alexa Abstract | Community development approaches to working with groups of people with mental health problems to promote race equality in mental health

Diversity & Equality in Health and Care
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Abstract

Community development is a process whereby people come together to address shared concerns. Community development workers (CDWs) support these processes, promoting justice and equality. In the UK, CDWs have had a long history of adapting to different contexts, but when in 2005 they were introduced within mental health services to promote race equality, expectations were said to be too high. This study explores the role of CDWs by focusing on how they worked with peer-led groups of people with mental health problems to increase race equality in terms of well-being and mental healthcare. Employing a two-step process, the study began with a survey to find out which CDWs worked with people with mental health problems, what this involved and how they felt about working with peer-led groups. A diverse sample of those who prioritised work with peer-led groups of people with common or severe mental health problems was selected for semi-structured interviews to explore their purpose, activities and perspectives, using thematic analysis. A total of 46 CDWs responded to the survey, representing approximately 11% of the workforce. Most of them worked with people with mental health problems to promote inclusion, well-being and engagement, and four of them sought to help groups to pursue their own goals. Nine CDWs were selected for interviewing and, despite the small sample, three distinct approaches to their work were identified. The first approach supported service user-led groups to address the power imbalance in services, the second approach supported community- led groups to promote social inclusion, and the third approach focused on policy implementation and outputs.  Differences were associated with CDWs’ previous experiences of mental health and workplace context. Conclusions can only be tentative due to the small sample size, but the findings suggest that CDWs can promote race equality in mental health services, using diverse approaches to community development. However, few of them appear to help service user-led groups to pursue radical change.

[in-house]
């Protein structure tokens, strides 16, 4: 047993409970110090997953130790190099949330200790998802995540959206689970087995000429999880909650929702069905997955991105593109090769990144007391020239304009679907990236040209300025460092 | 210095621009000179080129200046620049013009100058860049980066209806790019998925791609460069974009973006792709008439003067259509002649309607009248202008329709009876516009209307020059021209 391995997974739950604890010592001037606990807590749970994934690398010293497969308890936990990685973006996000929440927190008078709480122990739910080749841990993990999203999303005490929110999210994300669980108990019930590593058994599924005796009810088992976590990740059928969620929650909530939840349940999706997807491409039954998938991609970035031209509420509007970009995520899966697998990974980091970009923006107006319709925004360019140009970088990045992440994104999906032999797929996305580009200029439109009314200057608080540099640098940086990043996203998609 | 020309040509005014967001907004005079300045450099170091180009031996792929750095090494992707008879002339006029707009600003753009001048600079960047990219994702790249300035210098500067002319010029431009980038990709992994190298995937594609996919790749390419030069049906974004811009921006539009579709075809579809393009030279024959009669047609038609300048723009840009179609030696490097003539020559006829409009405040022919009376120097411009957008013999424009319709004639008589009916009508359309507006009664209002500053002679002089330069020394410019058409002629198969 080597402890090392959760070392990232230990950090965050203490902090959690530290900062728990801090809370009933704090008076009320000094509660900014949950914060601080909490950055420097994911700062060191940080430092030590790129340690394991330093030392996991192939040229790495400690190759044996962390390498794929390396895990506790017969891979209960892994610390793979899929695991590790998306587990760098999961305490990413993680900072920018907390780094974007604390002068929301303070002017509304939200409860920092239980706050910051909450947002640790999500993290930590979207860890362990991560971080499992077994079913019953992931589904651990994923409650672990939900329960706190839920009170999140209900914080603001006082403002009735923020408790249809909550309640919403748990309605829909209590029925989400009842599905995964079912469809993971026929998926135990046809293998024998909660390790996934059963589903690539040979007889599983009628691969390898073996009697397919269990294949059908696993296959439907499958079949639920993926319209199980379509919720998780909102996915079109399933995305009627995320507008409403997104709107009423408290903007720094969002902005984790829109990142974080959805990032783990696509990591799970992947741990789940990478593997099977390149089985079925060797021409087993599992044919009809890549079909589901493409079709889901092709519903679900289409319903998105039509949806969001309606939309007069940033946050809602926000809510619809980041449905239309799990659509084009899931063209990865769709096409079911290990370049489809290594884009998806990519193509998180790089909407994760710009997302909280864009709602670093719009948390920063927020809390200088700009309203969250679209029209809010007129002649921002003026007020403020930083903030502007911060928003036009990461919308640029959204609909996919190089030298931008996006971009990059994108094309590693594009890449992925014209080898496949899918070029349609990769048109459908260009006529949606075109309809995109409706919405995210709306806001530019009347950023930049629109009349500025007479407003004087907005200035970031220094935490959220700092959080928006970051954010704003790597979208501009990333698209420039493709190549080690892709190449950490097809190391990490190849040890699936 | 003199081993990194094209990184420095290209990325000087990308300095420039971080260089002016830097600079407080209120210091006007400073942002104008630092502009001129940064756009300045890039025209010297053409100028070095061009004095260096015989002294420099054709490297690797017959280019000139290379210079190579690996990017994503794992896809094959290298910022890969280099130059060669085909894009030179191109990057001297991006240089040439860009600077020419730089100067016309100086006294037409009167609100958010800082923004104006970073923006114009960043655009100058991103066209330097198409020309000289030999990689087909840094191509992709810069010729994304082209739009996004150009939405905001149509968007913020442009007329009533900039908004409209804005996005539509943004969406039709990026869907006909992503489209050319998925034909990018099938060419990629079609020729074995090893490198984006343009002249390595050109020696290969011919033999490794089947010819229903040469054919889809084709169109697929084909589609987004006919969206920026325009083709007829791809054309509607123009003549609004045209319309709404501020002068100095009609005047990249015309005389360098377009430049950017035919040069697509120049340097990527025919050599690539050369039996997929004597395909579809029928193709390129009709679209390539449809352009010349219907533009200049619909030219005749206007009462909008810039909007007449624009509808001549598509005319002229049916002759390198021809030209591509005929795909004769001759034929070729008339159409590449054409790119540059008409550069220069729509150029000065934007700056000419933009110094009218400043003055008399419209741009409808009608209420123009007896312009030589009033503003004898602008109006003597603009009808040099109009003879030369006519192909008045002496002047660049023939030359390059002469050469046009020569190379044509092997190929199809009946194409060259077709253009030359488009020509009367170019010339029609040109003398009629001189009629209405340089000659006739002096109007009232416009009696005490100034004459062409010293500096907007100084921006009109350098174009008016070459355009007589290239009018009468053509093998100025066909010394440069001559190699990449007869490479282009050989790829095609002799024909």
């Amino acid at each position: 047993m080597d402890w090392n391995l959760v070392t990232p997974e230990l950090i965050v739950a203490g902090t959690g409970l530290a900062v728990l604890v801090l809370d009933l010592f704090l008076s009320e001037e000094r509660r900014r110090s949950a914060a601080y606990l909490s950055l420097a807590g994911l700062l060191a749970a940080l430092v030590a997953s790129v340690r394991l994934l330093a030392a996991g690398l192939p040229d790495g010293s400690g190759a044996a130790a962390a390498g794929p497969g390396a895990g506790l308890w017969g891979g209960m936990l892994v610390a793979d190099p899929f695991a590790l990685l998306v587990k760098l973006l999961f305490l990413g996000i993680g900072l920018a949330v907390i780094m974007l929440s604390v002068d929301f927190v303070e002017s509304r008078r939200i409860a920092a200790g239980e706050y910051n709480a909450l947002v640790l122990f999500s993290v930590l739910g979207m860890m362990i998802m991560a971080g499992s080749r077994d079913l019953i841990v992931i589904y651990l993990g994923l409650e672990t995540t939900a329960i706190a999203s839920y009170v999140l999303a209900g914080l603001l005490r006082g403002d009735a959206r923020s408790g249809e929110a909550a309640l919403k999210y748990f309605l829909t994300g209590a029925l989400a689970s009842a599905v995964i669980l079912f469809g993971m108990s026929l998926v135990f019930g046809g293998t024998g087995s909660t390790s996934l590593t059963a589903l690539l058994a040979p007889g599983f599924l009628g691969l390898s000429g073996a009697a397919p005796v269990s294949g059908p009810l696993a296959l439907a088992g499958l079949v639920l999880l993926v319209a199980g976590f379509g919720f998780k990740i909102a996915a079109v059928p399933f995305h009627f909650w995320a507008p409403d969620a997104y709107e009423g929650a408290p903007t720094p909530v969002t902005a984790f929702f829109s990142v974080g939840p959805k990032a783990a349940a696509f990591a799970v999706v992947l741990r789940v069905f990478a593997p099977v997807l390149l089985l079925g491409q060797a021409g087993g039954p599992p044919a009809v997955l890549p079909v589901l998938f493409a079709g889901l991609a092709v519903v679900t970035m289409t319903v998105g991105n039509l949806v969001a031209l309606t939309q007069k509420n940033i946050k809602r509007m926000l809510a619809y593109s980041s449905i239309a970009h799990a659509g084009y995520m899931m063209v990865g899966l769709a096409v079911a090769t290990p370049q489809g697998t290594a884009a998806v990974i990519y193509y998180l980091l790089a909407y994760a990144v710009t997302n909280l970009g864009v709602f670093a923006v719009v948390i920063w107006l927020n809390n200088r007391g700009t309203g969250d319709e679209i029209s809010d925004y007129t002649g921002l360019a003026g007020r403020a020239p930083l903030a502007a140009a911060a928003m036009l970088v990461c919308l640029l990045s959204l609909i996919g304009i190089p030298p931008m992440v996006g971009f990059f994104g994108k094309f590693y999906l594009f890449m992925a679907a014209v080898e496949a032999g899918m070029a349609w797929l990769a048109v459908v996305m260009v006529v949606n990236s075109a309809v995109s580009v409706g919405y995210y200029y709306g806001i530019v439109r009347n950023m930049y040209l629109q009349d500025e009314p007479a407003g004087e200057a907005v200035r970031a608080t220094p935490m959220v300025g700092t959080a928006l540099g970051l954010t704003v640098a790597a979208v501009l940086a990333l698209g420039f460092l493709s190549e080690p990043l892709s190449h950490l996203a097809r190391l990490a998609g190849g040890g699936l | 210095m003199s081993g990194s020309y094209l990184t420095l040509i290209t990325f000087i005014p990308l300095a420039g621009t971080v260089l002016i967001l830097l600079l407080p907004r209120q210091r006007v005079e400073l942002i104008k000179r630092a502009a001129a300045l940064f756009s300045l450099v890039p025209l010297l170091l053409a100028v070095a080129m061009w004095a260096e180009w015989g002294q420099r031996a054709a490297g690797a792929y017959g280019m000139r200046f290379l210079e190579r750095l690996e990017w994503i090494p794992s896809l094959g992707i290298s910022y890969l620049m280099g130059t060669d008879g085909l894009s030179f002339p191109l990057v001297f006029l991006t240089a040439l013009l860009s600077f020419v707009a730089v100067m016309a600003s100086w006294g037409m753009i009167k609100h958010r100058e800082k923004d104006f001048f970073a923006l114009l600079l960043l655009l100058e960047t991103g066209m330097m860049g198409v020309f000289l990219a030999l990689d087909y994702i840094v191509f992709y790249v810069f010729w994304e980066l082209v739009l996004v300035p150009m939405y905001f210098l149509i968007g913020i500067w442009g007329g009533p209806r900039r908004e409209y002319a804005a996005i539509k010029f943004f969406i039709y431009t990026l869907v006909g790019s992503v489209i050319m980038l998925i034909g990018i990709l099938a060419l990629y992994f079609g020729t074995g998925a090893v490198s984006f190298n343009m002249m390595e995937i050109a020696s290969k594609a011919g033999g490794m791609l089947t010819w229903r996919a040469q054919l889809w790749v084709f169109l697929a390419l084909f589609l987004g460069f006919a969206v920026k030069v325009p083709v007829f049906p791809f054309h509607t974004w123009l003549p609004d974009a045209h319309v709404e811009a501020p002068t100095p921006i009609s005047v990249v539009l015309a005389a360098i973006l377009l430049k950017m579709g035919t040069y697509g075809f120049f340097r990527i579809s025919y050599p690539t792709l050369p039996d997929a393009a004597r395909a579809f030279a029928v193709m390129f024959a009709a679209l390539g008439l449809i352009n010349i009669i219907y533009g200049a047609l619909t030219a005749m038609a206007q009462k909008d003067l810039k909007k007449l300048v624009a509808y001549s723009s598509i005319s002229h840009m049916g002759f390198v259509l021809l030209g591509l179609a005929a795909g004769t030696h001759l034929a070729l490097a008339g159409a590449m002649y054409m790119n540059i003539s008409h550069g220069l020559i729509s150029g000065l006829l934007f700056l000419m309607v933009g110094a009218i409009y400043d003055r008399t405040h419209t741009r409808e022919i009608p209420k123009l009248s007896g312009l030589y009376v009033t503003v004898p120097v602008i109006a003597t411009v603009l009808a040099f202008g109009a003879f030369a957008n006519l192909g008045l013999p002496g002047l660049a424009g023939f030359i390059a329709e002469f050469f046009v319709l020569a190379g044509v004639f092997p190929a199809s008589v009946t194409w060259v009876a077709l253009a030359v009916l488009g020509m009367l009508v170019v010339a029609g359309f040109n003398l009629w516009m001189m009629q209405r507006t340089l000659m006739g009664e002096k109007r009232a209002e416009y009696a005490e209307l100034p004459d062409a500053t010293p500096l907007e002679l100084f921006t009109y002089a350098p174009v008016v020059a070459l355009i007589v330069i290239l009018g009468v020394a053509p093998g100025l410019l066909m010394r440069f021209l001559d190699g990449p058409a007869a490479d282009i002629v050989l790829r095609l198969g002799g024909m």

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Author(s): Patience Seebohm

 
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